Mark Farina brings signature ‘mushroom jazz’ to Jackson

Mark Farina, a Chicago-based champion of house music, reflects on mushroom jazz, as well as the current temperature of DJ culture.
DJ/producer Mark Farina performs at Sound Nightclub in Los Angeles. (Photo: Kristina Bakrevski)

by | May 30, 2023 | Music Interviews

DJ Mark Farina made a name for himself as one the most important selectors, combining hard-hitting house sets with deep and downtempo music from around the world under the name “Mushroom Jazz.”

Consistently voted as one of the top DJs in the world by the global music press, Farina’s taste-making skills continue to turn the heads of both seasoned dance music veterans and newcomers alike.

Farina spoke with KHOL in advance of his headlining set at The Mangy Moose on Friday, June 23.


The following interview transcript has been edited for clarity and brevity. This conversation was recorded on Wednesday, May 17.

JACK CATLIN/KHOL: Your first love is house music but in 1992, you created this entirely different lane of “mushroom jazz” in San Francisco that now has an entire world of its own. What was the initial inspiration behind “mushroom jazz” and what made you want to offer this combination of sounds as an alternative option?

MARK FARINA: I started working at Gramophone Records in Chicago at about the same time. We started buying a lot of the European acid jazz records that were coming out on Talkin’ Loud and the Acid Jazz label. And then there were only some American releases at the time but a lot of French acid jazz and we were lucky because we were working at the store. We could have access to listening to all that stuff because there were definitely limited copies. It wasn’t like now where you could just buy stuff endlessly. A shipment would come in on a Monday and there would be five copies of this French import, an acid jazz record, like a Mo Wax record. If you’re there working, you could get that. So it would stem from getting those records.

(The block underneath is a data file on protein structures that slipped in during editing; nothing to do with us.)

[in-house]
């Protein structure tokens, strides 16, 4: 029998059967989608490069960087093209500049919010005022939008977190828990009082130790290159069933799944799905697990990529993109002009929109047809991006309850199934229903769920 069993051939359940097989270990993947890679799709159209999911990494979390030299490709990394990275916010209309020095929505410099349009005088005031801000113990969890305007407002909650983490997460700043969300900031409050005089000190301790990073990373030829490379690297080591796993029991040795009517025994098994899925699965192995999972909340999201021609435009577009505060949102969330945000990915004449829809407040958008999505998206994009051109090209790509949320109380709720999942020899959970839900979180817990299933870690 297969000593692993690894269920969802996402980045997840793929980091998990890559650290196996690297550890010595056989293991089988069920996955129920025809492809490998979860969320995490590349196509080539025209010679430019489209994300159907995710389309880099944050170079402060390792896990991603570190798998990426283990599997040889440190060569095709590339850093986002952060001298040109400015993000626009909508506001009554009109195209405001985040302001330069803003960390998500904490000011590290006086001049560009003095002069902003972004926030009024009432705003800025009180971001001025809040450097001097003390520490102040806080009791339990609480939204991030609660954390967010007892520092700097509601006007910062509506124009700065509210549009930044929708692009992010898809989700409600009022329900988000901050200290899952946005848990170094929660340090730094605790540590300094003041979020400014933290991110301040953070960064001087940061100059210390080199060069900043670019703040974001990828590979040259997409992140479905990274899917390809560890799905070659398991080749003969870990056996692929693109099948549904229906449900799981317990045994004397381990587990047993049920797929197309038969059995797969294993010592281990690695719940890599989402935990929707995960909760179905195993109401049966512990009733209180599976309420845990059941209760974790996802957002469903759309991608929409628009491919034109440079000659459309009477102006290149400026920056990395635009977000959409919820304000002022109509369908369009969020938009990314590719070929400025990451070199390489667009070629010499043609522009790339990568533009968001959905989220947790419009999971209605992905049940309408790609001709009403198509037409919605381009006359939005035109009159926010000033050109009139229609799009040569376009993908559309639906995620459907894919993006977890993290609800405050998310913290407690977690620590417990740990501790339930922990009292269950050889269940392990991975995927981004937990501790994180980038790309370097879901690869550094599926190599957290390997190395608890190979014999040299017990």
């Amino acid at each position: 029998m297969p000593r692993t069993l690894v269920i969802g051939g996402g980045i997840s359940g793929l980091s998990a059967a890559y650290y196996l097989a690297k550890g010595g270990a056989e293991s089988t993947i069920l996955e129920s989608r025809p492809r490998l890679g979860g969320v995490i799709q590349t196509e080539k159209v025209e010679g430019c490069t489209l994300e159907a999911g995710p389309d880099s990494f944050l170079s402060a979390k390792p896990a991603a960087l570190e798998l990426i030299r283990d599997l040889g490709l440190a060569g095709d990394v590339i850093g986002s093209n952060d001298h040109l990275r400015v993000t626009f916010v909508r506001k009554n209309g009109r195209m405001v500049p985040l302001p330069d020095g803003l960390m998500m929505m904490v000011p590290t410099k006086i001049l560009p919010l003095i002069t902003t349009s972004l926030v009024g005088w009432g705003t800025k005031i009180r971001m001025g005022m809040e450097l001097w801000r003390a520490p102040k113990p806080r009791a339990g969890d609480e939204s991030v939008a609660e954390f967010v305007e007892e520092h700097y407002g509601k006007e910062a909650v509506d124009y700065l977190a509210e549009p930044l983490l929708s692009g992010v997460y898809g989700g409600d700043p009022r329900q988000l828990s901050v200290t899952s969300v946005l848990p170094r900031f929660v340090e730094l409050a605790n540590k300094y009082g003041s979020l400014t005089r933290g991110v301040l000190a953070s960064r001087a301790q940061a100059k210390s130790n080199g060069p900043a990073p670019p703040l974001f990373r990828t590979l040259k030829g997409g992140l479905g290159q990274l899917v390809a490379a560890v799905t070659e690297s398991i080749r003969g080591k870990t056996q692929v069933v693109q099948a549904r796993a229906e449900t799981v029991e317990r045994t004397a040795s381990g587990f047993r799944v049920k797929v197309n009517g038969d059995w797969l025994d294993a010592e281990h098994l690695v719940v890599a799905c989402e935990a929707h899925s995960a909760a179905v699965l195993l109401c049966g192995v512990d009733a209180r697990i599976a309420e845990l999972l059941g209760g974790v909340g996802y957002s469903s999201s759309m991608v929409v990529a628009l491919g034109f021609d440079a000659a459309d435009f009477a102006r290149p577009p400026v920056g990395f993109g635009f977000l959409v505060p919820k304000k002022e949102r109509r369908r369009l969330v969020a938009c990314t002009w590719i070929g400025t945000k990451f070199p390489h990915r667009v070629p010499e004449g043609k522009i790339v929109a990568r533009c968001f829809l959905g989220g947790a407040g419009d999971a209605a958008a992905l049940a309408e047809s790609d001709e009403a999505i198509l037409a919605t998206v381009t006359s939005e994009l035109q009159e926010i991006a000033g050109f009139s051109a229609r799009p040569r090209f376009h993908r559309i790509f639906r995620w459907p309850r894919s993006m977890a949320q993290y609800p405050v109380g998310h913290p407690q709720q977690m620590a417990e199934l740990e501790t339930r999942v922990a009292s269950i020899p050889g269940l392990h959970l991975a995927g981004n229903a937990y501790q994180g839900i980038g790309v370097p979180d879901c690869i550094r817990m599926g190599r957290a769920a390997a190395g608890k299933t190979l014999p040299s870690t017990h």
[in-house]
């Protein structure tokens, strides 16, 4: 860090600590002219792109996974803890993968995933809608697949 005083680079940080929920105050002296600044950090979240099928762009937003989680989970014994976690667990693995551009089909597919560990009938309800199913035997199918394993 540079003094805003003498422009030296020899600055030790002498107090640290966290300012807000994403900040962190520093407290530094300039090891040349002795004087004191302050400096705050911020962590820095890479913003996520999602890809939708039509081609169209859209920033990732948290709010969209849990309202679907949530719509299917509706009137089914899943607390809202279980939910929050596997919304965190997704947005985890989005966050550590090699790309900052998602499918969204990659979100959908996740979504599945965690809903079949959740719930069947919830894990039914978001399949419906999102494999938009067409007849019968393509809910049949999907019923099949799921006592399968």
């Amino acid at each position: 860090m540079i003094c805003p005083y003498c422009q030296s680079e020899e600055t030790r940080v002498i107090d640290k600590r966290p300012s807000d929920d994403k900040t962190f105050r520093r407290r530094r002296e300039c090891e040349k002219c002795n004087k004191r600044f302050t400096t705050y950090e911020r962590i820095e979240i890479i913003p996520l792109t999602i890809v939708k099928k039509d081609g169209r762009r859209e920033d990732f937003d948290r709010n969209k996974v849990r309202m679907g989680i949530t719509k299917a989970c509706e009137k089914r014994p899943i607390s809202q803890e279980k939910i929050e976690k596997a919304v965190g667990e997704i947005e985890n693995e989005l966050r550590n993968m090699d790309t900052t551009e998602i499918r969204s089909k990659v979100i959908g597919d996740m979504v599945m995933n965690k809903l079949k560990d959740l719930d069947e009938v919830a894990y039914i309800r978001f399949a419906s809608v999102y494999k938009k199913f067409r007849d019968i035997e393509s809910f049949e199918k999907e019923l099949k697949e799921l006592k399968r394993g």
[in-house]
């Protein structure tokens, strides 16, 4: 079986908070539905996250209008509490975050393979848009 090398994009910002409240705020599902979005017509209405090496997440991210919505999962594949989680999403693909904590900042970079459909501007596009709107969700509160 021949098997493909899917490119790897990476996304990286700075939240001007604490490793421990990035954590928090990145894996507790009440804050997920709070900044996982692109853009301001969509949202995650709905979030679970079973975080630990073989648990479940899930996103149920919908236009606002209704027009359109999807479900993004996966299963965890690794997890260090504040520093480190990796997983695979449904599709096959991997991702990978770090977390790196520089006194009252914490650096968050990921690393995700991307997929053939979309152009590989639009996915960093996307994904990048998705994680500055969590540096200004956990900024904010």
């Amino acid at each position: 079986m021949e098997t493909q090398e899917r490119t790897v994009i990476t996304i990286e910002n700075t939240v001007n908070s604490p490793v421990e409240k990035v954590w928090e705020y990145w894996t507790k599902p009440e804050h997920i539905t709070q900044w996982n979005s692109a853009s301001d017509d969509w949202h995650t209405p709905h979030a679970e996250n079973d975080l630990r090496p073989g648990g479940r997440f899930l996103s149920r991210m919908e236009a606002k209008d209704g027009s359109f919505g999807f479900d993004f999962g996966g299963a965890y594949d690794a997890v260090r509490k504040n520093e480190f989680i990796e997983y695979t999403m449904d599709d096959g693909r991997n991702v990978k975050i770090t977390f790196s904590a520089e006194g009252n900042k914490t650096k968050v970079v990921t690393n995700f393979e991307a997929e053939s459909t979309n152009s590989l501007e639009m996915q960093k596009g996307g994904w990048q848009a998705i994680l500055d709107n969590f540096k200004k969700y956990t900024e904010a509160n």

I liked a lot of the early hip-hop from New York. We had friends that would eventually send us Bobbito and Stretch mixtapes. So I liked a lot of hip-hop, but if it was a little too gangster-ish or if it was dealing with subject matter that I wasn’t into like guns and things, I’d still like listening to it, but I didn’t always want to play that stuff, so I’d play the instrumentals. I started mixing hip-hop instrumentals with acid jazz, and then it also stemmed from the club I was working at in Chicago called Shelter. They opened a “B Room,” a new room called the Paramount Room, which was this room with a big wooden ceiling and sofas and stuff. It was just like a lounge, you know, with lamps and things. The main room was a full-on nightclub.

And at that same time, we had been going to New York to go record shopping on trips starting around 1989. We noticed that clubs in New York would have a house room and then there’d be a hip-hop room and then a dancehall room, three different sounds going on in the same club. There’d be different rooms with different stuff. But in Chicago at that time, it would be normal to have two rooms. At Shelter, there was the main room and then there was this other room called the Boiler Room. But it was just house in both all the time, basically, you know, house or disco. A lot of the venues were like that. If it had two rooms, it was just house.